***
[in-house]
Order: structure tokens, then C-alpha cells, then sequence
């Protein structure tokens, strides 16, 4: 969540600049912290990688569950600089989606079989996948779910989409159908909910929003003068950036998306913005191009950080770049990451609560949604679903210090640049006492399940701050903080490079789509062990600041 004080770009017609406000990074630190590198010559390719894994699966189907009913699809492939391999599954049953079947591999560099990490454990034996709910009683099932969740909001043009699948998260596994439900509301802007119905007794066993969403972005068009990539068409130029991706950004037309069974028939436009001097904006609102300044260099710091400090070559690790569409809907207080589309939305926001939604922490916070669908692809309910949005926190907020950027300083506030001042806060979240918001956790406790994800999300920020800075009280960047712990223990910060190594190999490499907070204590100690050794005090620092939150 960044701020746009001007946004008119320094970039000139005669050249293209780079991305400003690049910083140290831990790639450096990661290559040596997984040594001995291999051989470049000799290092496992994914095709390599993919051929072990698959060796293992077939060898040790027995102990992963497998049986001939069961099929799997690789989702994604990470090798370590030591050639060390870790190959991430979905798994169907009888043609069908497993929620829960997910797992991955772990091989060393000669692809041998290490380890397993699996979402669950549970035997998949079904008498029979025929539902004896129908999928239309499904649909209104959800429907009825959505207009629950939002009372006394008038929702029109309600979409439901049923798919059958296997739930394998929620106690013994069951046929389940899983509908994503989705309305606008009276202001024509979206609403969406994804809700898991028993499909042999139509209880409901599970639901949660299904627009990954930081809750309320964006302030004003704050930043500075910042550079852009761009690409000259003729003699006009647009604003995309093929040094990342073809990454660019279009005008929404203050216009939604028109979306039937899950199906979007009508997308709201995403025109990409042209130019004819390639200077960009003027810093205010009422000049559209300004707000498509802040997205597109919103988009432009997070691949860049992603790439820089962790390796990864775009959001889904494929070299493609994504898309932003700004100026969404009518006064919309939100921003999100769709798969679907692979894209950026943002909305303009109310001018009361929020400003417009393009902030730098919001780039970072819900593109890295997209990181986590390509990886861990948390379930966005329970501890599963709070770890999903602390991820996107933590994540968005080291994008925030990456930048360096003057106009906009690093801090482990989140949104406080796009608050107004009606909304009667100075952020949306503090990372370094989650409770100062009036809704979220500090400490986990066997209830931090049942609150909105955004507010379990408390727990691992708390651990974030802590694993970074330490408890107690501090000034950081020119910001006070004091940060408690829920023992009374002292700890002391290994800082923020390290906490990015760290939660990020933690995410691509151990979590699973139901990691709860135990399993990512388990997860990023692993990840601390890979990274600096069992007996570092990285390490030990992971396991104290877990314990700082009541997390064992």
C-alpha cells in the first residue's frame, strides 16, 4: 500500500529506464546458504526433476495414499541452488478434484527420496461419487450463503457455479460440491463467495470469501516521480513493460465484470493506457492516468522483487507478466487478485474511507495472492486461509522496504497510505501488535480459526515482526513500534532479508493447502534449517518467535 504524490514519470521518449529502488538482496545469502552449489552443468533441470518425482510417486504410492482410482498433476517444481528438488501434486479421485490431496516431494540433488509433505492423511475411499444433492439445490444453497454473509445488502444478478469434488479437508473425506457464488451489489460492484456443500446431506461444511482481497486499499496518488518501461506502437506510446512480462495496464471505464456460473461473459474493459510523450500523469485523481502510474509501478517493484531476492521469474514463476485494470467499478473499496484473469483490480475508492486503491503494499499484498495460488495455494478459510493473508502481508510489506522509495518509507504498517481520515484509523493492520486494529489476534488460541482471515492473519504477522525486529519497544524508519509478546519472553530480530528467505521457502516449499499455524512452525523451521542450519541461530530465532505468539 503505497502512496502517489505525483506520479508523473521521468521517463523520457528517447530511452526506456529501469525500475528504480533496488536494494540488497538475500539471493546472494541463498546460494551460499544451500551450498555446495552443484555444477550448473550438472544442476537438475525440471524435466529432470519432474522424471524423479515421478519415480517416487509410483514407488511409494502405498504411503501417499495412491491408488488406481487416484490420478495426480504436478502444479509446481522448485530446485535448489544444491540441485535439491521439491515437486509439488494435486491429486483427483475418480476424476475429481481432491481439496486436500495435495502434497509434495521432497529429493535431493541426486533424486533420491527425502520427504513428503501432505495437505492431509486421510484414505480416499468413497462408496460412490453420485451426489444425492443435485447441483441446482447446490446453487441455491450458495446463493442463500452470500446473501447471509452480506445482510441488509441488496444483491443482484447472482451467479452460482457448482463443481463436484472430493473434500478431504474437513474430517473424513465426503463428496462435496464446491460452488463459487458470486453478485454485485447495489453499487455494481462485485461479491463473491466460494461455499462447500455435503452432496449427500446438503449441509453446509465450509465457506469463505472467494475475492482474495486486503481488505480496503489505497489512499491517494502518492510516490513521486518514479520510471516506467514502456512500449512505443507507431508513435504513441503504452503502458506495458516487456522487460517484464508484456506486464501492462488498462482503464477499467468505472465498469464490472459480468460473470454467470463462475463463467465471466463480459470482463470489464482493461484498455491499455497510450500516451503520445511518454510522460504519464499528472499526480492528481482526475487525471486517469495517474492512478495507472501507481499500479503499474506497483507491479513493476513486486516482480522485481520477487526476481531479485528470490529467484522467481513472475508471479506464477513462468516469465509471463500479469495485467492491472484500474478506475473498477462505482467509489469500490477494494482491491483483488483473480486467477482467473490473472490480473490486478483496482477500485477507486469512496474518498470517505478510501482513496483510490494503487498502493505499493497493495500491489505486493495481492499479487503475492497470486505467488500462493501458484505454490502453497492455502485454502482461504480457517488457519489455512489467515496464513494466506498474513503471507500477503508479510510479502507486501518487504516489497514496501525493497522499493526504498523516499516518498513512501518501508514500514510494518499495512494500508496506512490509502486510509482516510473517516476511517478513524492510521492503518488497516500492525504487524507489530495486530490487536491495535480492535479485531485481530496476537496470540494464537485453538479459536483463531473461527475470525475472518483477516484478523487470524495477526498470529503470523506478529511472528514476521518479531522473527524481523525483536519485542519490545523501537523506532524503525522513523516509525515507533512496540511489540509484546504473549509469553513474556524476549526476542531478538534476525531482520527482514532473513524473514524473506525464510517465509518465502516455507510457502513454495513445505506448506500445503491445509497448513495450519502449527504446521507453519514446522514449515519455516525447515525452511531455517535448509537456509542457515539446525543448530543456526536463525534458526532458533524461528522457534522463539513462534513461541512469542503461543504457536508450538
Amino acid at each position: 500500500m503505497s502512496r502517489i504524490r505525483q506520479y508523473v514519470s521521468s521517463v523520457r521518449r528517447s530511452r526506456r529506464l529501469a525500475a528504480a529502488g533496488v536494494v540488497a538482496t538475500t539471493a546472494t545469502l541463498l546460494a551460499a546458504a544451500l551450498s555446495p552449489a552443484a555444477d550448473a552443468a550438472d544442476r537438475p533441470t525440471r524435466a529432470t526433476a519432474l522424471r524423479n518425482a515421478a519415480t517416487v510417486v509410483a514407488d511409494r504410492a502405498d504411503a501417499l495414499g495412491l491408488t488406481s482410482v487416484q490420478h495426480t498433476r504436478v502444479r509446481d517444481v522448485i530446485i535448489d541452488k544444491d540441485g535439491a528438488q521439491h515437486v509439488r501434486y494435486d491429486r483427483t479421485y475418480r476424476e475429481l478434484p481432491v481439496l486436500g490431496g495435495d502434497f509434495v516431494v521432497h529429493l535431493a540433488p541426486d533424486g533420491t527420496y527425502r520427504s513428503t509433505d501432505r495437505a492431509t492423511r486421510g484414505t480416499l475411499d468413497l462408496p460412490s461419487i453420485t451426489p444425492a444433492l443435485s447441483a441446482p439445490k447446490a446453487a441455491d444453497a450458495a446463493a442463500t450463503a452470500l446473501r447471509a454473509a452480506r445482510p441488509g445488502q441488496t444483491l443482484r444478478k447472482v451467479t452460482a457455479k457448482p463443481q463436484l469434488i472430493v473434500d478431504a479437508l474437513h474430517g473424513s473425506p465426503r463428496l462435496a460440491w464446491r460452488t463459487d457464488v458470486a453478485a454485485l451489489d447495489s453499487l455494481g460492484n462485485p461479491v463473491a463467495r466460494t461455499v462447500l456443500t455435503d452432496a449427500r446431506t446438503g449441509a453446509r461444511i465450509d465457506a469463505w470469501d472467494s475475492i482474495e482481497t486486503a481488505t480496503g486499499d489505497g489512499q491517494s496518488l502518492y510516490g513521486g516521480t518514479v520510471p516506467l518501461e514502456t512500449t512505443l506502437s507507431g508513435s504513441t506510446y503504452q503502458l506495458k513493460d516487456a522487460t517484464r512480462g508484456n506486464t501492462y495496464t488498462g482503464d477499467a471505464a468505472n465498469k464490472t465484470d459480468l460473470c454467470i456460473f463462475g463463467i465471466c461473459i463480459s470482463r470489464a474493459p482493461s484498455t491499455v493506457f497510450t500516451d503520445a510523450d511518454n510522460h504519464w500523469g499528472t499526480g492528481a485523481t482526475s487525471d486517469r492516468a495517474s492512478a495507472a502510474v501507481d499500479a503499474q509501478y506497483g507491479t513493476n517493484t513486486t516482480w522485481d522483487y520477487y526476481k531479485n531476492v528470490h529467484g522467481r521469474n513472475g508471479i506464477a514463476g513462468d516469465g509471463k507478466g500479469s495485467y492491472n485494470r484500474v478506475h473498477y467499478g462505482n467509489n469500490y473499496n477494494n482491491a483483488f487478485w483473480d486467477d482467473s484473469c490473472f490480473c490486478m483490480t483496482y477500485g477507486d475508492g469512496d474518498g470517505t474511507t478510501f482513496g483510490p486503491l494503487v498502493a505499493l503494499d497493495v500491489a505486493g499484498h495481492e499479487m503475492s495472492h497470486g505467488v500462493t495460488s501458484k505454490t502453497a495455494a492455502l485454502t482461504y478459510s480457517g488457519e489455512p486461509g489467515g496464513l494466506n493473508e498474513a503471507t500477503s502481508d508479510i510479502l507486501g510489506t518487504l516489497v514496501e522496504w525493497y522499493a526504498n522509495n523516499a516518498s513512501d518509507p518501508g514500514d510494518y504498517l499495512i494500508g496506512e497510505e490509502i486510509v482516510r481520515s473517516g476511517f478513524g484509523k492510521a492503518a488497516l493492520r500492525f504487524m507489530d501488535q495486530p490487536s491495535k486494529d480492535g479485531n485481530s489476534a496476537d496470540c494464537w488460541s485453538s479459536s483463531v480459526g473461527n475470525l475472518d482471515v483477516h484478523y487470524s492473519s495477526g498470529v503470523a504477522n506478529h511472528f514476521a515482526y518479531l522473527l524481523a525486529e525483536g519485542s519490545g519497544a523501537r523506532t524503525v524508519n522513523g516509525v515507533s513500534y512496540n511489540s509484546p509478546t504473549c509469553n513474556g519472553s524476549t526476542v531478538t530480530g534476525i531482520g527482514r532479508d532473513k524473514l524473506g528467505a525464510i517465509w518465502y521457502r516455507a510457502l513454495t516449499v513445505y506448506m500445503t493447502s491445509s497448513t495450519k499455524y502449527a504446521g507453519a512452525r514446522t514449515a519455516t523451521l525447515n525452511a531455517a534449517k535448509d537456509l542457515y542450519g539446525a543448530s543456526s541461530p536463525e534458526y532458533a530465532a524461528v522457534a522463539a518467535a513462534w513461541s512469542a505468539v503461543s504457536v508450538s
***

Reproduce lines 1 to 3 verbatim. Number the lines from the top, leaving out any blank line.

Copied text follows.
[in-house]
Order: structure tokens, then C-alpha cells, then sequence
């Protein structure tokens, strides 16, 4: 969540600049912290990688569950600089989606079989996948779910989409159908909910929003003068950036998306913005191009950080770049990451609560949604679903210090640049006492399940701050903080490079789509062990600041 004080770009017609406000990074630190590198010559390719894994699966189907009913699809492939391999599954049953079947591999560099990490454990034996709910009683099932969740909001043009699948998260596994439900509301802007119905007794066993969403972005068009990539068409130029991706950004037309069974028939436009001097904006609102300044260099710091400090070559690790569409809907207080589309939305926001939604922490916070669908692809309910949005926190907020950027300083506030001042806060979240918001956790406790994800999300920020800075009280960047712990223990910060190594190999490499907070204590100690050794005090620092939150 960044701020746009001007946004008119320094970039000139005669050249293209780079991305400003690049910083140290831990790639450096990661290559040596997984040594001995291999051989470049000799290092496992994914095709390599993919051929072990698959060796293992077939060898040790027995102990992963497998049986001939069961099929799997690789989702994604990470090798370590030591050639060390870790190959991430979905798994169907009888043609069908497993929620829960997910797992991955772990091989060393000669692809041998290490380890397993699996979402669950549970035997998949079904008498029979025929539902004896129908999928239309499904649909209104959800429907009825959505207009629950939002009372006394008038929702029109309600979409439901049923798919059958296997739930394998929620106690013994069951046929389940899983509908994503989705309305606008009276202001024509979206609403969406994804809700898991028993499909042999139509209880409901599970639901949660299904627009990954930081809750309320964006302030004003704050930043500075910042550079852009761009690409000259003729003699006009647009604003995309093929040094990342073809990454660019279009005008929404203050216009939604028109979306039937899950199906979007009508997308709201995403025109990409042209130019004819390639200077960009003027810093205010009422000049559209300004707000498509802040997205597109919103988009432009997070691949860049992603790439820089962790390796990864775009959001889904494929070299493609994504898309932003700004100026969404009518006064919309939100921003999100769709798969679907692979894209950026943002909305303009109310001018009361929020400003417009393009902030730098919001780039970072819900593109890295997209990181986590390509990886861990948390379930966005329970501890599963709070770890999903602390991820996107933590994540968005080291994008925030990456930048360096003057106009906009690093801090482990989140949104406080796009608050107004009606909304009667100075952020949306503090990372370094989650409770100062009036809704979220500090400490986990066997209830931090049942609150909105955004507010379990408390727990691992708390651990974030802590694993970074330490408890107690501090000034950081020119910001006070004091940060408690829920023992009374002292700890002391290994800082923020390290906490990015760290939660990020933690995410691509151990979590699973139901990691709860135990399993990512388990997860990023692993990840601390890979990274600096069992007996570092990285390490030990992971396991104290877990314990700082009541997390064992």